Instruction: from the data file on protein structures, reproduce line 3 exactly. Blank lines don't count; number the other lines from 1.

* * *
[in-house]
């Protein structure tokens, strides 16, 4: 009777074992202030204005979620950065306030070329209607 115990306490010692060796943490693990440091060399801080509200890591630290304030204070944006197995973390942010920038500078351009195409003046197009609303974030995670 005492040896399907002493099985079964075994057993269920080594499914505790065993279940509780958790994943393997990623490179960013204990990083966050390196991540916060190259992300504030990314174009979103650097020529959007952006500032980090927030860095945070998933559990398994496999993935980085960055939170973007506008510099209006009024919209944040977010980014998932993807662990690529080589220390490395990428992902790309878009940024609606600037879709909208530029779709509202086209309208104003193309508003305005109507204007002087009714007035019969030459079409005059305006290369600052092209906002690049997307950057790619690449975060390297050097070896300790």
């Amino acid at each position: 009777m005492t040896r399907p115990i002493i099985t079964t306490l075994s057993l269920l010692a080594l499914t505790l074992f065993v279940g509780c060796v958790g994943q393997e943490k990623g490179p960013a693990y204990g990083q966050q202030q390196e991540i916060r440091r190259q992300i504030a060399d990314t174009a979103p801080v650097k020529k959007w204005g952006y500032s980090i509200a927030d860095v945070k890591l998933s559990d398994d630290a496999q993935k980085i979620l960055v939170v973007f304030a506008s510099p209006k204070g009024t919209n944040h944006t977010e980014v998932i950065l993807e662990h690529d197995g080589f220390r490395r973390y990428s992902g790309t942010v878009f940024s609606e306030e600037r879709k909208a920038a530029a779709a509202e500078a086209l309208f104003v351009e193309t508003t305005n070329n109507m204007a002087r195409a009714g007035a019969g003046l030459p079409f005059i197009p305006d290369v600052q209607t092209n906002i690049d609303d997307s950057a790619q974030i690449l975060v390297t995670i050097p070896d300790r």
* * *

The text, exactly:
């Amino acid at each position: 009777m005492t040896r399907p115990i002493i099985t079964t306490l075994s057993l269920l010692a080594l499914t505790l074992f065993v279940g509780c060796v958790g994943q393997e943490k990623g490179p960013a693990y204990g990083q966050q202030q390196e991540i916060r440091r190259q992300i504030a060399d990314t174009a979103p801080v650097k020529k959007w204005g952006y500032s980090i509200a927030d860095v945070k890591l998933s559990d398994d630290a496999q993935k980085i979620l960055v939170v973007f304030a506008s510099p209006k204070g009024t919209n944040h944006t977010e980014v998932i950065l993807e662990h690529d197995g080589f220390r490395r973390y990428s992902g790309t942010v878009f940024s609606e306030e600037r879709k909208a920038a530029a779709a509202e500078a086209l309208f104003v351009e193309t508003t305005n070329n109507m204007a002087r195409a009714g007035a019969g003046l030459p079409f005059i197009p305006d290369v600052q209607t092209n906002i690049d609303d997307s950057a790619q974030i690449l975060v390297t995670i050097p070896d300790r």